Modern Ways to Experience Traditional Hawaiian Sports

Traditions honoring the sports culture and history of Native Hawaiians continue to be practiced today and play an important role in preserving customs passed down from generation to generation. Opportunities for travelers to take part in Hawaiian cultural sports are found throughout the Islands, offering engagement in activities  truly unique to Hawaii. Below are a few Hawaiian cultural sports activities to consider on your next Hawaii vacation.
Outrigger Canoe Paddling 
Built for stability and speed, the Hawaiian outrigger canoe was adapted to withstand the challenges and difficulties of sailing and fishing on the Pacific Ocean. Still widely practiced today, outrigger canoe paddling has become a popular competitive sport that also celebrates an ancient tradition. Visitors can take part in the fun, too, as outrigger canoe paddling is offered recreationally statewide at many hotels, resorts and activity companies at Hawaii’s most popular beaches.
Hawaii is the birthplace of surfing. What began as a sport of Hawaiian chiefs and nobles is now a wildly popular recreational and competitive sport here in Hawaii and around the world. Legendary Hawaiian waterman Duke Kahanamoku grew up surfing the waves of Waikiki on Oahu. He was instrumental in sharing the values and sport of surfing to the world and came to be known and respected globally as “the father of modern surfing.” If you want to watch the professionals, head over to the North Shore of Oahu which is proclaimed to be the surf capital of the world and home to big wave surf competitions. Today, surf rental businesses, schools and instructors are available statewide to perpetuate Hawaii's surf legacy by teaching visitors how to surf and canoe.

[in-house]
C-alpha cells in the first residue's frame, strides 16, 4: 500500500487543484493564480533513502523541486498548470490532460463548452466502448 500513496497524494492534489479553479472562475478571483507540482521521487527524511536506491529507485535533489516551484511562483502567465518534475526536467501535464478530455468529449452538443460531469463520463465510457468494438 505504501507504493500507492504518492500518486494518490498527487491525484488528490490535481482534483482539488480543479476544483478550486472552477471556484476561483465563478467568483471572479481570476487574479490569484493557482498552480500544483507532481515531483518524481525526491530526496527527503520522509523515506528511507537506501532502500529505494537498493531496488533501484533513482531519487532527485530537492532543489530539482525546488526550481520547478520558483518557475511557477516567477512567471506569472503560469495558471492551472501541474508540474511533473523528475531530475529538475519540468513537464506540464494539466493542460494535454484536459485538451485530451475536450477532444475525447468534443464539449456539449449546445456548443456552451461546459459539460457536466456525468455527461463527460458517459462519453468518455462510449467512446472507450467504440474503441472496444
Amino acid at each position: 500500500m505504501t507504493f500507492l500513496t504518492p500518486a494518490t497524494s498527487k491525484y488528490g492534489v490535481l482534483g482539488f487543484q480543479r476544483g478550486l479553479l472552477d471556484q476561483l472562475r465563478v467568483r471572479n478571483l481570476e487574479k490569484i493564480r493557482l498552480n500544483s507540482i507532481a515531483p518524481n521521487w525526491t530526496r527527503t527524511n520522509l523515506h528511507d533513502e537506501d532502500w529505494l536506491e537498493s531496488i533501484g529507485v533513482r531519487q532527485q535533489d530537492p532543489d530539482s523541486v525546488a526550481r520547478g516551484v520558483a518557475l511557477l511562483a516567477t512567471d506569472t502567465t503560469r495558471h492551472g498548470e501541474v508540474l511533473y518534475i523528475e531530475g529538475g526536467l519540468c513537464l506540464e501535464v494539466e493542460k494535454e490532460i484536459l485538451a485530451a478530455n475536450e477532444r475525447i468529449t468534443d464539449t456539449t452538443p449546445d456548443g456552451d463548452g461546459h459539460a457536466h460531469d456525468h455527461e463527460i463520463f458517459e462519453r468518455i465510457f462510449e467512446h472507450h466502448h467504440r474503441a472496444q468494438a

Holua Sledding 
Just as Hawaiians developed a sport to surf the sea, they also created one to surf the land – this one utilizing a thin, wooden land sled. The skill of surfing grassy mountain slopes and hardened lava flows, holua sledding is a tradition that has been passed down through generations in honor the Hawaii volcano goddess Pele. Although the sport is often left to experienced participants, it remains vital to Hawaiian culture and tradition. Should you have the opportunity to witness skilled holua sledding practitioners on your Hawaii visit, don’t miss it.
Ulu Maika 
Hawaiians practiced this traditional sport to develop accuracy and strength, tossing heavy stones between two posts placed in the ground about a foot apart. Historically, the bowling-reminiscent sport was used to train and prepare Hawaiian warriors for battle. Today, it is played recreationally where supplies and space allow for it. You may even be able to participate in a game of ulu maika at some luau and cultural sites.


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